Mutrics Smart Glasses Triple Kickstarter Funding Goal with Over a Month Left To Go
Mutrics is a smart glasses Kickstarter project that has reached over three times its funding goal with 53 days left to go. The company’s goal was $5,000 and the total raised to date is $15,245. The project page describes 6-hour play time, open-ear audio, Bluetooth 5.0, one-click control, an adaptable frame, and replaceable lens. The page FAQ states “Mutrics is compatible with all the iOS, Android, and Window smartphones,” and with one click users will be able to access either Siri or Google Assistant. Those who pledge U.S. $69 will receive a pair of Mutrics sunglasses, which have a target price of $129. Of 300 glasses available for $69, there are 124 left, however, there are other deals that provide more glasses for higher donation amounts. The estimated delivery of the glasses is June 2019, and they are available anywhere in the world.
Mutrics are Audio Sunglasses First, Smart Glasses Second
Mutrics sounds very familiar to Bose Frames, in that they are advertised as ‘audio sunglasses’ more than anything else. Users will need to connect a USB Bluetooth dongle to access the glasses’ audio features. Once connected, users can hear audio from their mobile phones while playing video games, and audio will remain completely unheard at arm’s length. The ‘one-click’ feature will provide users with access to either Siri or Google Assistant, power the device on/off, accept or reject calls, play or pause music, toggle the volume, and switch songs.
The glasses will have a magnetic charger and 6-hour playtime capability. Users can replace the glasses lens in order to customize the frames, but they are polarized with UV400 protection by default, and the frames have an IP-55 rating which means they have very limited dust and water ingress protection. The campaign page also features this handy chart to help users compare Mutrics to other smart glasses.
Can Mutrics Stand Out Among the Crowd of Smart Glasses?
Smart glasses are a category of product that has been created by several big-name tech companies and many lesser-known tech companies. Consider how Google Glass was dead upon arrival. Then Google tried to bring it back from the dead in July 2017 but was focused on a second life in enterprise solutions. Curtis Silver, a contributor to Forbes, wrote about Google Glass’ current position in 2019, saying “Google Glass is around in the same way the Microsoft Zune is around because your Dad still struggles to use one…Sure, it might work, but it’s not supported, adapted, or updated.”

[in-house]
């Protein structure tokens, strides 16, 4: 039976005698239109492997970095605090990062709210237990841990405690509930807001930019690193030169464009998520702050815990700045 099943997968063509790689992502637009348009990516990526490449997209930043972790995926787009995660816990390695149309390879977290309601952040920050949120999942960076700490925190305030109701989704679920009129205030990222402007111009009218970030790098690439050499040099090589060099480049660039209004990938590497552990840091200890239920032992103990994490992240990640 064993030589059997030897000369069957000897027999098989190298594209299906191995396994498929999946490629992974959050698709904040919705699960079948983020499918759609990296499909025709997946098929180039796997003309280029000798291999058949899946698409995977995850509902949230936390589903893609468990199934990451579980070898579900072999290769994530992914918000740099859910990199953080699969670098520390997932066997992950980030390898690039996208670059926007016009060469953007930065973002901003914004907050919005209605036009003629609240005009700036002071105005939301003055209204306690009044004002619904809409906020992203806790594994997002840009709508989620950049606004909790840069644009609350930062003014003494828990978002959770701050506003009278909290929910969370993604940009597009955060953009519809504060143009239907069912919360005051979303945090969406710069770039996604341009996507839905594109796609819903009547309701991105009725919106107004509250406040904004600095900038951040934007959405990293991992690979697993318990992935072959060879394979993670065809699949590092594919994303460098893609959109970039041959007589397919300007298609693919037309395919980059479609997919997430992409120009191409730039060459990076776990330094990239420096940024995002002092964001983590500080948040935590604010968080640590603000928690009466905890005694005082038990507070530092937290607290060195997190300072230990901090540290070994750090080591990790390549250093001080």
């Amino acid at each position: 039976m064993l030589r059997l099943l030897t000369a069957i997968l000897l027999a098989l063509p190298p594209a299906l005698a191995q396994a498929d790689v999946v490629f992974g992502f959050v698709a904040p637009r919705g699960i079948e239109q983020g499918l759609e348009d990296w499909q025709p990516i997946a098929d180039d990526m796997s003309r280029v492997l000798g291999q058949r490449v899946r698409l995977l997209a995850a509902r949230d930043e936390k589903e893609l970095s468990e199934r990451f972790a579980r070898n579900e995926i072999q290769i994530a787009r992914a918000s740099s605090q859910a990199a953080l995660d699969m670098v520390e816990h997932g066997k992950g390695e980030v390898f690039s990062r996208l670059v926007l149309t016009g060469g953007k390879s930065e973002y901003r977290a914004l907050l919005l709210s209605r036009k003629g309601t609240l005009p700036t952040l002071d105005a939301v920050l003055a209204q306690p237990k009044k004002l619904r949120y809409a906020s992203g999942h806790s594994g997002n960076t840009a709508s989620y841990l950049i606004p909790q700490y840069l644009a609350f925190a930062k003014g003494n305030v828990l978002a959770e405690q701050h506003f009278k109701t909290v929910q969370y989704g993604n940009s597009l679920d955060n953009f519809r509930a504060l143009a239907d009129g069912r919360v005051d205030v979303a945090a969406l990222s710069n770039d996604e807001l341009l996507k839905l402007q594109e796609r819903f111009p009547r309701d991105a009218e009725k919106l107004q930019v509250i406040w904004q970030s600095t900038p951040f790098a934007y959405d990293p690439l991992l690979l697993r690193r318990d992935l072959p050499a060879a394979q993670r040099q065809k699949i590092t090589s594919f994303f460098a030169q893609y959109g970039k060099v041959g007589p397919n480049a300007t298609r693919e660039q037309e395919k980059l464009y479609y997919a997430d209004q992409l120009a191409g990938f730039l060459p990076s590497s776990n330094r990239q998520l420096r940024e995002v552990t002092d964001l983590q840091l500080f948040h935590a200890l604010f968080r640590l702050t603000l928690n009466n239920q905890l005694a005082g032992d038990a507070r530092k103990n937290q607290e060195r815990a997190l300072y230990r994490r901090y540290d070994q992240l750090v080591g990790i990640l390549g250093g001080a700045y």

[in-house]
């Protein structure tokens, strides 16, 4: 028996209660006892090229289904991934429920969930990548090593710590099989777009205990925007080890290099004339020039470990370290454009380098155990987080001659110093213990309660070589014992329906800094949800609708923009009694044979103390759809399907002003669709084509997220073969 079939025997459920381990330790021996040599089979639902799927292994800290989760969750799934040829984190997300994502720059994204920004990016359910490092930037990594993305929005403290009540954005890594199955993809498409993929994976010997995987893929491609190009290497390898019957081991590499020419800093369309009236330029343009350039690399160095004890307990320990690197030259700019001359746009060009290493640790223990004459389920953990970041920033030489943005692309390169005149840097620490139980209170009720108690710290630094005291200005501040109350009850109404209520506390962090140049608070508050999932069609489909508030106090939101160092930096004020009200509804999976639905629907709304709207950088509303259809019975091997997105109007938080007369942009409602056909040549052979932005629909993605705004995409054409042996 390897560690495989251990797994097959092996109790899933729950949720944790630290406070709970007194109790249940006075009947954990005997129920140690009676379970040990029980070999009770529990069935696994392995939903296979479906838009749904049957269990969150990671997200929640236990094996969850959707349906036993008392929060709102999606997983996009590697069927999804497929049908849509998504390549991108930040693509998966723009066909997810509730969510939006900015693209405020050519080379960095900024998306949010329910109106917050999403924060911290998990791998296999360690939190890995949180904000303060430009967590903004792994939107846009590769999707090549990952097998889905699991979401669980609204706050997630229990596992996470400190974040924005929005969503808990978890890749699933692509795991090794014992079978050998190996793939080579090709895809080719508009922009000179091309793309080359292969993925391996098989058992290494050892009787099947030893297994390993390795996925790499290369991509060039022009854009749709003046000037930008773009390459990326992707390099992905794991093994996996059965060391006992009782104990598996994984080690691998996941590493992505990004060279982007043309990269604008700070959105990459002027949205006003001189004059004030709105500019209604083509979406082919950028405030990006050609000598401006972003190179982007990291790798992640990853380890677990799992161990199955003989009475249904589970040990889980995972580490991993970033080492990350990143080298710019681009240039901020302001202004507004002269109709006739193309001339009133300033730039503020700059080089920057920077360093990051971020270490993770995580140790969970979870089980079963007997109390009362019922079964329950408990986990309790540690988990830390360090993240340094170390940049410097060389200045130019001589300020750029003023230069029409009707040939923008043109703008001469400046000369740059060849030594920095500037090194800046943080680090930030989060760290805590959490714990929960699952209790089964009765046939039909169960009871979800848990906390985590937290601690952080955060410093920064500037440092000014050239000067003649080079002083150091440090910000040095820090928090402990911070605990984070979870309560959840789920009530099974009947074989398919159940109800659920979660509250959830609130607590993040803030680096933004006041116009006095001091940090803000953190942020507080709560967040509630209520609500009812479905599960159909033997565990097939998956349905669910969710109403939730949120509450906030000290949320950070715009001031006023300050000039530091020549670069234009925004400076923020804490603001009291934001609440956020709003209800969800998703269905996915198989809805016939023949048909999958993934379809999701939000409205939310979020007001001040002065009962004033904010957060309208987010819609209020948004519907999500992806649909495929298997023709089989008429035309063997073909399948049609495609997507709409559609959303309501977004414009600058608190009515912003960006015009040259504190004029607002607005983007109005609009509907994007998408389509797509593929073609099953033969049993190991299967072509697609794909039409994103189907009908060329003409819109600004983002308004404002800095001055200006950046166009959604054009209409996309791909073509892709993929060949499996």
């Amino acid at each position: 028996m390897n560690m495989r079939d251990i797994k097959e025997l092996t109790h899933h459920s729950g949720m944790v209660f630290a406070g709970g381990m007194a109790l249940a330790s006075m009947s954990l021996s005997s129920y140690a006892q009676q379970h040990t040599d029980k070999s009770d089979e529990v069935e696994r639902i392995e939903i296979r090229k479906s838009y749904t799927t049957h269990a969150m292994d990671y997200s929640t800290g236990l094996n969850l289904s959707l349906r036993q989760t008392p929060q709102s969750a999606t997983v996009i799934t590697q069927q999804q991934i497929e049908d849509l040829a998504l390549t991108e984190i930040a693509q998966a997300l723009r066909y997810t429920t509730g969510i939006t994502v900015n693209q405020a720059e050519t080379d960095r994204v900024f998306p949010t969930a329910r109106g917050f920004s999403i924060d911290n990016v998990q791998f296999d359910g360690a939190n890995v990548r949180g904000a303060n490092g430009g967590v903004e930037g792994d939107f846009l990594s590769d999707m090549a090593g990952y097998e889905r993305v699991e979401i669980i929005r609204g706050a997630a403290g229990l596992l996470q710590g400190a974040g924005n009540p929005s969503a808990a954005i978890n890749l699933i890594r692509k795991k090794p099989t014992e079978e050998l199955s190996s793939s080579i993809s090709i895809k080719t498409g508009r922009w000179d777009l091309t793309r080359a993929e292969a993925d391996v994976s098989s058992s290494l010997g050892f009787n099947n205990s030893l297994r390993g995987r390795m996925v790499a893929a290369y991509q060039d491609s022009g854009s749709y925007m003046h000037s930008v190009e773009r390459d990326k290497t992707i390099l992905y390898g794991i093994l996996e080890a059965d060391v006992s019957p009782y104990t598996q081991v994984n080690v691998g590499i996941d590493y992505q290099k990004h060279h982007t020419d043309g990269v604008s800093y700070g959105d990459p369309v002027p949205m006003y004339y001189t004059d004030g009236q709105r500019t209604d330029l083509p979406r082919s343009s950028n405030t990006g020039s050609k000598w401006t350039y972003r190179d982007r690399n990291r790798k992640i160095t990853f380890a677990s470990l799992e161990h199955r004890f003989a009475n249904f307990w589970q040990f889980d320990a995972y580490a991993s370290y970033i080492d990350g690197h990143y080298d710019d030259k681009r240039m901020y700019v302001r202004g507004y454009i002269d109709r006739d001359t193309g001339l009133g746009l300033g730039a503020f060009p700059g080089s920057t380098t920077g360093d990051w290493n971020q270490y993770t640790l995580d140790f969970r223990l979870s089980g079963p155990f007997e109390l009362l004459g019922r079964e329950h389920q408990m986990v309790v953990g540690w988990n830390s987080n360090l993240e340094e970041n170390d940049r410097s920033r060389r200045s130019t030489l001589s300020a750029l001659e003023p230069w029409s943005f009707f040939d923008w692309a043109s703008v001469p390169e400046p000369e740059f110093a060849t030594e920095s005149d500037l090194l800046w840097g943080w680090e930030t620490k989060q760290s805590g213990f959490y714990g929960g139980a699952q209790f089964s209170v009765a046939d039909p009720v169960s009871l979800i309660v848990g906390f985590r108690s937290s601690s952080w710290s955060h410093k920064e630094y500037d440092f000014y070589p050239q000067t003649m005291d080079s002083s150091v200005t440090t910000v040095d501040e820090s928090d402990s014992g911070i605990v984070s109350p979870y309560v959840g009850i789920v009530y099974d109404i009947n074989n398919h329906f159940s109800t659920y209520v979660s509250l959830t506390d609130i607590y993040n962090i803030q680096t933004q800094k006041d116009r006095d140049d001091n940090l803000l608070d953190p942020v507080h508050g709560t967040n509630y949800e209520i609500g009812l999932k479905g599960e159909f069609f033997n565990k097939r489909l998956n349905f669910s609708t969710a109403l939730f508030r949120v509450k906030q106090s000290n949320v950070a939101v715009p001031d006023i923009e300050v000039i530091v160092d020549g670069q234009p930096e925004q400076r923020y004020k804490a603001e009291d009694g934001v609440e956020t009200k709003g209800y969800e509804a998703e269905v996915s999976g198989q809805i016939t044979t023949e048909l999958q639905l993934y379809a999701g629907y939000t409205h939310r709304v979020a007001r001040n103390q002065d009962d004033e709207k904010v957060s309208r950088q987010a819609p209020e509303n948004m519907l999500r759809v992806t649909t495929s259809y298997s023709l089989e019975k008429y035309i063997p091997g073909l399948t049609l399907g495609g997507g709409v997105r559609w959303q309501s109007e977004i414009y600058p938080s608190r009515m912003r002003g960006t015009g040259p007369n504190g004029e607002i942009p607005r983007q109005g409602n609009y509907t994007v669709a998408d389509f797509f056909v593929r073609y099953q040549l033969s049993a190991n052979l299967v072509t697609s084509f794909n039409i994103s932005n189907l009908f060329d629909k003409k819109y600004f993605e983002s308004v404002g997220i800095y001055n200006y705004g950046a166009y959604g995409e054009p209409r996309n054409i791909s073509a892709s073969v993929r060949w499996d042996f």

LET Vision AI glasses were funded through an Indiegogo campaign in Late 2017 but never made it to market. Intel shut down its entire wearables group in April 2018, including their Vaunt smart glasses. North, the company behind the Alexa-enabled Focal smart glasses then acquired “hundreds of patents and patent applications from Intel’s Vaunt smart glasses portfolio.” In February 2019, Bose announced $199 ‘audio sunglasses’ called Frames that can give audio feedback to users based on GPS location and which way a user’s head is facing but we have yet to see if the software update makes those features possible, as it has yet to be released.
Earlier this week Huawei announced it was working with Korean eyewear and pop-culture influencer Gentle Monster to create stylish smart glasses. This announcement happened at the same event in which Huawei announced pre-ordering the P30 or P30 Pro smartphone in Ireland or the U.K. would get you a free Sonos One speaker. Many details about the glasses are not yet known, but Huawei CEO Hancook Kim is reported to have pushed that these smart glasses won’t look like smart glasses and that the glasses will feature a voice assistant. Huawei’s glasses have a projected launch date of July 2019.
Even Toshiba developed smart glasses for enterprise users, and Vuzix, ODG, Snapchat, Realmax, and MagicLeap have all developed smart glasses too. The point is: smart glasses are being pushed heavily by companies, and there is tough competition out there for Mutrics while user adoption remains an unknown.